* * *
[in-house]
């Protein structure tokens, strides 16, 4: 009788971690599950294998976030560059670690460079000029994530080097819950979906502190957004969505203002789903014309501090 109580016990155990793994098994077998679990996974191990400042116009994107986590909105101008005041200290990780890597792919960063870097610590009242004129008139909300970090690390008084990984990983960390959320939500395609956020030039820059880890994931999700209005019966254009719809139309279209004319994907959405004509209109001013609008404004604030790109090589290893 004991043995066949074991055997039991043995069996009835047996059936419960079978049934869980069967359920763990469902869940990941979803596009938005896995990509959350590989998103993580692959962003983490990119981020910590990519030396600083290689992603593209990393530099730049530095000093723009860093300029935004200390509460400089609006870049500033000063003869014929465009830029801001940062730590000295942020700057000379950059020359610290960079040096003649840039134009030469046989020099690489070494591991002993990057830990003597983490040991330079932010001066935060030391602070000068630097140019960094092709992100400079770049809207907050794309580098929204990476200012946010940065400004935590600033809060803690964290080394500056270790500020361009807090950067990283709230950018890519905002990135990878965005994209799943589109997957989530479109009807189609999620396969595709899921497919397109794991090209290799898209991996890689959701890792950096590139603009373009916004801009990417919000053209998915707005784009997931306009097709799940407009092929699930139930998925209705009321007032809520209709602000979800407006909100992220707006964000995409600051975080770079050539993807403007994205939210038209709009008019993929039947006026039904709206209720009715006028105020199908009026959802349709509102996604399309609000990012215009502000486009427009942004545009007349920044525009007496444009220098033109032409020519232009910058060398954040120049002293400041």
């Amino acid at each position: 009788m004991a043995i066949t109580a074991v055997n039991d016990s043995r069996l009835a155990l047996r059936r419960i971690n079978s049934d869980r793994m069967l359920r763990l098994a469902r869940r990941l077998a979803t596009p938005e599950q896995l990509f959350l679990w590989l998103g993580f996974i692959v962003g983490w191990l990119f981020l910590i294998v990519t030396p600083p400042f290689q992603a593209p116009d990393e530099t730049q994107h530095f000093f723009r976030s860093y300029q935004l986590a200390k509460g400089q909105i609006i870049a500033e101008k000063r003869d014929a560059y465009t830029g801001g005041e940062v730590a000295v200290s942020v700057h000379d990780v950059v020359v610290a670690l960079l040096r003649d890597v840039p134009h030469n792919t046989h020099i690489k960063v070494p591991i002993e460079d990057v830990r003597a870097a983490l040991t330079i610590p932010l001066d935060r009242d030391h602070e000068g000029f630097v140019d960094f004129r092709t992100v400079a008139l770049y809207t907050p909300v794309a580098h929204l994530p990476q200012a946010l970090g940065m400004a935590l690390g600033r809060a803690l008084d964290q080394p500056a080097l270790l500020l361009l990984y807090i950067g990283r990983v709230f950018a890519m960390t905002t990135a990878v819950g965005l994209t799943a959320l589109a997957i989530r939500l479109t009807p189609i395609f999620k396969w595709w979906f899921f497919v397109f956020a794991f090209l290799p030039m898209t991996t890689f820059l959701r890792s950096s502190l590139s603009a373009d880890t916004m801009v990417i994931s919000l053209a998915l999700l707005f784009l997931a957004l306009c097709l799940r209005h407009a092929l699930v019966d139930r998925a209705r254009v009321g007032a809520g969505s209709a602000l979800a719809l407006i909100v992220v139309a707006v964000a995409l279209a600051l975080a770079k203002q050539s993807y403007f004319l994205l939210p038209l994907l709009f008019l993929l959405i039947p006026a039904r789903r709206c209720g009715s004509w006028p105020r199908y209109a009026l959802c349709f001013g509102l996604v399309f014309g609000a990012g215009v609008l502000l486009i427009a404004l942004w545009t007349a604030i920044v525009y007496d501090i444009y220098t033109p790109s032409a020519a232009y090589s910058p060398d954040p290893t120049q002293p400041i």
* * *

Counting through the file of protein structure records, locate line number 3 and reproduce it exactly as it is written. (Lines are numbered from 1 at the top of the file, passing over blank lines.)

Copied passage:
């Amino acid at each position: 009788m004991a043995i066949t109580a074991v055997n039991d016990s043995r069996l009835a155990l047996r059936r419960i971690n079978s049934d869980r793994m069967l359920r763990l098994a469902r869940r990941l077998a979803t596009p938005e599950q896995l990509f959350l679990w590989l998103g993580f996974i692959v962003g983490w191990l990119f981020l910590i294998v990519t030396p600083p400042f290689q992603a593209p116009d990393e530099t730049q994107h530095f000093f723009r976030s860093y300029q935004l986590a200390k509460g400089q909105i609006i870049a500033e101008k000063r003869d014929a560059y465009t830029g801001g005041e940062v730590a000295v200290s942020v700057h000379d990780v950059v020359v610290a670690l960079l040096r003649d890597v840039p134009h030469n792919t046989h020099i690489k960063v070494p591991i002993e460079d990057v830990r003597a870097a983490l040991t330079i610590p932010l001066d935060r009242d030391h602070e000068g000029f630097v140019d960094f004129r092709t992100v400079a008139l770049y809207t907050p909300v794309a580098h929204l994530p990476q200012a946010l970090g940065m400004a935590l690390g600033r809060a803690l008084d964290q080394p500056a080097l270790l500020l361009l990984y807090i950067g990283r990983v709230f950018a890519m960390t905002t990135a990878v819950g965005l994209t799943a959320l589109a997957i989530r939500l479109t009807p189609i395609f999620k396969w595709w979906f899921f497919v397109f956020a794991f090209l290799p030039m898209t991996t890689f820059l959701r890792s950096s502190l590139s603009a373009d880890t916004m801009v990417i994931s919000l053209a998915l999700l707005f784009l997931a957004l306009c097709l799940r209005h407009a092929l699930v019966d139930r998925a209705r254009v009321g007032a809520g969505s209709a602000l979800a719809l407006i909100v992220v139309a707006v964000a995409l279209a600051l975080a770079k203002q050539s993807y403007f004319l994205l939210p038209l994907l709009f008019l993929l959405i039947p006026a039904r789903r709206c209720g009715s004509w006028p105020r199908y209109a009026l959802c349709f001013g509102l996604v399309f014309g609000a990012g215009v609008l502000l486009i427009a404004l942004w545009t007349a604030i920044v525009y007496d501090i444009y220098t033109p790109s032409a020519a232009y090589s910058p060398d954040p290893t120049q002293p400041i």